BMJ Case Reports 2018; doi:10.1136/bcr-2017-223970
  • Images in…

Multiple cutaneous metastases as the first sign of metastatic carcinoma of unknown primary

  1. Pamela Todd
  1. Dermatology, Addenbrooke’s Hospital, Cambridge, UK
  1. Correspondence to Dr Sonia Rupal Sharma, soniarupal.sharma{at}, sonia.sharma{at}
  • Accepted 6 February 2018
  • Published 9 March 2018


An elderly man with a background of bladder cancer in remission, monoclonal gammopathy of uncertain significance and chronic obstructive pulmonary disease was referred by his general practitioner to the dermatology clinic with enlarging, non-tender cutaneous nodules on his neck, upper back and scalp. The first of these had been noted above the left clavicle 3 months previously during a hospital admission, and had since rapidly increased in size, together with a more recent development of newer ‘bumps’ on the scalp.

On physical examination there was a 25×20 mm cutaneous nodule sited above his left clavicle (figure 1A). This nodule was firm but not hard, oval-shaped, mobile, had prominent visible vasculature and no associated surface epidermal change. In addition, there were three similar lesions sited adjacent to each other on the vertex of his scalp, and one macular lesion on his upper back (figure 1B). The diagnosis of multiple cutaneous metastases was suspected, with the differential diagnoses including cutaneous lymphoma. Rapid access imaging and 4 mm cutaneous punch biopsy were performed.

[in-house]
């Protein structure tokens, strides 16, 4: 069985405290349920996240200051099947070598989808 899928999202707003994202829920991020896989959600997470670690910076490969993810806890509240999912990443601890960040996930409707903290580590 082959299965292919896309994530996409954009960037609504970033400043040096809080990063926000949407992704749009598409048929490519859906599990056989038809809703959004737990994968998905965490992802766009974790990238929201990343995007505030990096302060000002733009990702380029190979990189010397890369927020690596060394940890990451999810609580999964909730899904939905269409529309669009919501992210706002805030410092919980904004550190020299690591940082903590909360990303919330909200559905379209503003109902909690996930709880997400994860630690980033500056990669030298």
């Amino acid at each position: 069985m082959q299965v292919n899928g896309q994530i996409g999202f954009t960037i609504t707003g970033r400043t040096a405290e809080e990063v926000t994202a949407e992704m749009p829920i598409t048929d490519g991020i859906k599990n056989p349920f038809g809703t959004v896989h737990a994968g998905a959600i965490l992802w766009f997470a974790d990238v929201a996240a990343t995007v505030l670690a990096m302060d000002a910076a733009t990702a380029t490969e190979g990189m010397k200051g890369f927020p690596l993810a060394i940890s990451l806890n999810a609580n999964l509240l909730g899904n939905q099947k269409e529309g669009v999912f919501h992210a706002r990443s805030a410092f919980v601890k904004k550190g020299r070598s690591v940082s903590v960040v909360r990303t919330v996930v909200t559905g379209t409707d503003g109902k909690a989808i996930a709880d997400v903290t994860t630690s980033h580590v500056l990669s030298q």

Figure 1

Scalp and neck nodules.

CT of the head, neck, chest, abdomen and pelvis without contrast, due to iodine allergy, demonstrated a cavitating left upper lobe lung lesion and probable brain metastases, but no …

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